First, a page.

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Planting the Next Crop
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Before today’s topic, let’s briefly update the area’s drought status. Remember this is through 7 a.m. Tuesday, Aug.13. The no drought area has moved into the eastern third or so of the county (and even in to Stafford County). The abnormally dry area is the middle third and the western quarter is in moderate drought. And this doesn’t reflect any rains after 7 a.m. this past Tuesday. Last year at this time we were pretty much at the highest or next to highest drought severity rating. What a difference a year makes.
Over the next month producers will ready fields for winter wheat. The key to having the potential for a good crop is everything needing done before the seed goes in the ground. First, you have to determine if your land is suitable for your purpose. Next, you need the right equipment. Then you develop a plan. You must select the proper variety; determine your fertility and possible pest control needs, and so on. Now you must balance the desire to get everything done with when it should be done. This means not rushing and on the other hand not procrastinating. To quote John Wooden: “Be quick but don’t hurry.” Patience really is a virtue. Then you have to be flexible since things never go exactly as planned. Lastly, you have to be honest as you evaluate what you are doing and how the crop is progressing (or isn’t). If you do your homework, follow through and pay close attention, you maximize your yield potential and will obtain the best crop possible for the conditions.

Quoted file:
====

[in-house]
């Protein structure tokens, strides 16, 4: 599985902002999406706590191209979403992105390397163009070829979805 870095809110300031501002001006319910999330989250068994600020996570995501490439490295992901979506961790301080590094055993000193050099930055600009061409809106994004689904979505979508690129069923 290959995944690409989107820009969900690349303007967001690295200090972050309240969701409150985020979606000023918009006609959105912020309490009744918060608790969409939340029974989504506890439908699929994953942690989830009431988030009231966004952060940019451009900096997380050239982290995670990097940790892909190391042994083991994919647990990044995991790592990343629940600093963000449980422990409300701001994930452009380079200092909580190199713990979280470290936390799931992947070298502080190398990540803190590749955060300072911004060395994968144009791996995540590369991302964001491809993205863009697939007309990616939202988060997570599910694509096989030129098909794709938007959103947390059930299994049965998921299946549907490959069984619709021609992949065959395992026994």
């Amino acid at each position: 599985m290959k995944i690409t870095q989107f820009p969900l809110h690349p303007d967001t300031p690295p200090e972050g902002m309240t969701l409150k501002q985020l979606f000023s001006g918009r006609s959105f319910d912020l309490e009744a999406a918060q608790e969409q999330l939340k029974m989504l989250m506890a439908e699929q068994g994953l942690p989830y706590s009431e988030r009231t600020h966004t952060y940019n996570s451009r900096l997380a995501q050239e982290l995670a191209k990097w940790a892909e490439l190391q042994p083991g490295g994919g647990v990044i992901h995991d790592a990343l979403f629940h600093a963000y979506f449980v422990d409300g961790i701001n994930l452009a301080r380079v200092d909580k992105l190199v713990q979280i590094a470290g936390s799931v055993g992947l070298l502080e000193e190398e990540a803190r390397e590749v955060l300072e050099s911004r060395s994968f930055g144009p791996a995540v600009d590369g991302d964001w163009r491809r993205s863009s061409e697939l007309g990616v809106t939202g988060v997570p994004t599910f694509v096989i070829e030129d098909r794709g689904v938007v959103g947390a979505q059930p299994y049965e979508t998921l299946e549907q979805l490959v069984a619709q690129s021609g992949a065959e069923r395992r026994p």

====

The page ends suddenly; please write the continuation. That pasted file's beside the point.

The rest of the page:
Tomorrow, Aug. 19, begins another year at Barton Community College. The college is helping grow the next crop of well-educated citizens. The steps outlined in the previous paragraph are easily applied to anyone, whether fresh out of high school or having just attended their twentieth class reunion. In agriculture, when students come in for a visit they are asked a series of questions to determine where they want to end up when they are done. They have test scores to evaluate where they are at. Students receive a curriculum guide for what path they have chosen. Naturally they are in a hurry to reach the final product, their degree. Here also patience is a virtue as is adaptability and flexibility. They regularly interact with their instructors and advisors to check on their progress. And just like producing wheat, if you do your best and follow the plan, when you are done you have produced the best crop possible.